Welcome to this brand new Card View of the Card we’ve just set up. At the moment, there’s basically nothing on here. First things first, a Description is useful to add, so let’s actually explain what the purpose of the Card is. For the above, I simply typed in “LED Shoes, add update pictures in the comments.” I can add Markdown to make the description prettier, but I’ve not done that for now. If you’d like to know more about Markdown, I’d recommend jumping to the end of this article.
Next, I might decide that this is a Card only for me to use. I can add myself in – As Kim will be a Team viewer of the Board, she will be able to view it as well, but adding myself on the Card will tell me if there have been any updates. Typically this is better for bigger teams, but this also adds a layer of filtering as we’ve mentioned previously in this article. Please note: If you want a cover image for your Card, just simply attach an image and it’ll automatically become the cover image. You can remove this as the cover image if you’d prefer it to not be the cover image, but still attach the image to the Card.
I can add in various different ‘things’: I can add an attachment from my computer, or from a URL of my choice. I can also add a Due Date, I.E when the actions on the Card should be completed by. As well as this, we can create Checklists, Labels and more. Instead of showing everything, I’d like to draw your attention to the Labels section – You can rename these Labels, add more Labels, delete Labels and much more. Again, this helps with filtering; but it can also be useful if you’re creating a sort of “stop-start” system as well.
Lastly, perhaps you’d like to leave a comment on a Card; you might be asking other members of your team a question, or perhaps you just want to tell yourself what’s going on with the Card. Commenting is a powerful way to know what stage you’re up to and that you’ve not abandoned the Card, especially if you are doing something large with it. Think of this as a way to add status updates! You can add pictures to your comments, which are really useful as a visual aid for how far you’ve come on the actions on the Card.
Deleting A Trello Card, List or Board
Your Trello Board, List or Card has run it’s purpose and is now useless to you? Perhaps you instead created it by mistake and you don’t want it any more. You can remove Cards, Lists and Board, however it’s not always intuitive on how to do this. Starting off with a Card, you can delete this by clicking on the Card, clicking the Share and More… button at the bottom right hand corner of the Card and then clicking Delete at the very bottom of the dialogue box. If you’re not sure if you would like to come back to the Card some day, you can instead archive it, by hovering over the Card when you’re in the Board view, clicking the pencil icon at the top right and then clicking Archive.
Lists can be archived by clicking on the … button at the top right hand corner of the List itself and then clicking Archive This List. It’ll prompt you, warning that you’ll be archiving all of the Cards that are on the List as well. This is important, as if you don’t want to be able to get these Cards ever again, then you might want to delete those Cards separately instead. Consider where your content ends up!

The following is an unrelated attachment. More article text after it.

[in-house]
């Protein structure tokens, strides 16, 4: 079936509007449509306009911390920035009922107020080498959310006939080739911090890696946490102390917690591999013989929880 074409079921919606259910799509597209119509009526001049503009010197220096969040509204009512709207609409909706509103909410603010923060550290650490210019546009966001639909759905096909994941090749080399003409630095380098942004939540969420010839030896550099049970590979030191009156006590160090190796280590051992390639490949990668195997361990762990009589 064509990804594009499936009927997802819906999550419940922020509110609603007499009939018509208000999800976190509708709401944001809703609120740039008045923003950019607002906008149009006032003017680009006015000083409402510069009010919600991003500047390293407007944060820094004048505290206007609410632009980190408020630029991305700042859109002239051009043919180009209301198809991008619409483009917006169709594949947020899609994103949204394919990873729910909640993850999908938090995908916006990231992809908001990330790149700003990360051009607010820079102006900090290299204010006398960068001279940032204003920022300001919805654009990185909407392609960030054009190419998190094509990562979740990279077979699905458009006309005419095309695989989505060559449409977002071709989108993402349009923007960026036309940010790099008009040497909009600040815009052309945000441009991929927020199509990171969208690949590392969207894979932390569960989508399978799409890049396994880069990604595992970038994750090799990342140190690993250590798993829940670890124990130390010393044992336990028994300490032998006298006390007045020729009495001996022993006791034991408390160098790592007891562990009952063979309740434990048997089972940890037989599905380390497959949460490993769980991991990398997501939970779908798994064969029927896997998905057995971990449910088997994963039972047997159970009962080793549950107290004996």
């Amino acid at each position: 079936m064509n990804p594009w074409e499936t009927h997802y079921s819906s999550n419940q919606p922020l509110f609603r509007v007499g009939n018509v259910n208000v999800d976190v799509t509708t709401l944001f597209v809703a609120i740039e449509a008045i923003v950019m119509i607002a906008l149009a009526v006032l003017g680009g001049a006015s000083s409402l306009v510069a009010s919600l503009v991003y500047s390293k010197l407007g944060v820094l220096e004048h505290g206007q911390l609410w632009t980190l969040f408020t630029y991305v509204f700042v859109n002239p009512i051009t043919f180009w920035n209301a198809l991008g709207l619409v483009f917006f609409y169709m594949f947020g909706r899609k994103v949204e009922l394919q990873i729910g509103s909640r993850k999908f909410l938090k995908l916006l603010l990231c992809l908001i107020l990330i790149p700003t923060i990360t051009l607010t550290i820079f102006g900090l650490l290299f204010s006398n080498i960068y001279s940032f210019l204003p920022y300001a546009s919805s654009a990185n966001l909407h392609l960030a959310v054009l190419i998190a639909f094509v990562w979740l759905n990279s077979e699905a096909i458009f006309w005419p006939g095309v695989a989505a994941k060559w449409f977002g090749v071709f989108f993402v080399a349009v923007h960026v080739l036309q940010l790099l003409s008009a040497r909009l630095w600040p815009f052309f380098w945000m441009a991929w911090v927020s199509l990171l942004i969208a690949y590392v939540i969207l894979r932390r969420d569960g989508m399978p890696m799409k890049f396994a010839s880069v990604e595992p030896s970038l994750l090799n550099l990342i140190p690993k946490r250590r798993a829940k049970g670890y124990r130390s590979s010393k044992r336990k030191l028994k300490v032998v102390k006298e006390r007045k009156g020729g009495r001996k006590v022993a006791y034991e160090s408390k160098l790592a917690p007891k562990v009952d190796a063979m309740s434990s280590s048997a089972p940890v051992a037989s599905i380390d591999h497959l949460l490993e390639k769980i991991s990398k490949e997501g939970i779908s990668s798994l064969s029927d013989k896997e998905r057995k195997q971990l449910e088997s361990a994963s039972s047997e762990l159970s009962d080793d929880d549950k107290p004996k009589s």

Lastly then, the Trello Board itself can be deleted, but you first have to close it by going to the Board Menu on the right hand side. This is important, as once you’ve closed the Board, you will be able to reopen it, but you also needless to say never need to actually go back to the Board ever again. You can also click the Permanently Delete Board… button and away it goes, never to be seen again!
Here are some useful hints to help you with understanding Trello’s terminology.
Boards :- Boards are the general pages where information sits. Board Settings allow you to change things, such as the background image and much more. For those wondering, the background image for our Board here was a stock image found through Trello to represent cosplay. You can subscribe to a Board for a high-level view of what’s happened on your Board via email.
Board View :- When you click into a Board, this is where you see all of the Lists, the Cards inside of the Lists and the settings.
Lists :- Lists are simply just a place where you put Cards. You can subscribe specifically to a List and be updated via email whenever something new happens to the List since you last looked.
Cards :- Cards are where information is held. Add pictures, descriptions, attachments and much more this way. Yes, you can even attach emails and yes, much like Cards and Lists, you can subscribe to them to find out when something happens on a specific Card.
Card View :- This is when you click on a Card and you can see all of the content within it.
Members :- People who have been added into the Board. These are people who can typically edit the Board. If it’s a private Board, only the Members of the Board can view it.
Team :- A bunch of Members who have been added into a group together; You can add people into a Team and if someone creates a Board for the Team, you will automatically be able to jump into it.
Archive :- Remove a Board, List or Card from view, however keep them available to be brought back.
Delete :- Permanently remove a Board, List or Card from Trello.
All Trello Markdown
The below is a quick cheat sheet for all Markdown in Trello. Useful, for if you want to format your data better.
Markdown for formatting Card descriptions, comments, checklist items
Bold: **Word** :- creates a Bold word.
Italic: *Word* :- creates an Italic word.
Strikethrough: ~~Word~~ :- creates a strikethrough on the word.
Inline Code: ‘These words are code formatted’ :- creates a formatted section, most commonly associated with coding.
Links: [Word](http://geekoutsw.com) :- creates a hyperlink on the word in the square brackets.
Mentions: @person will mention a Member of the board called person.
Markdown for formatting Card descriptions and comments only
Horizontal Rule: — :- creates a horizontal rule across the description/comment.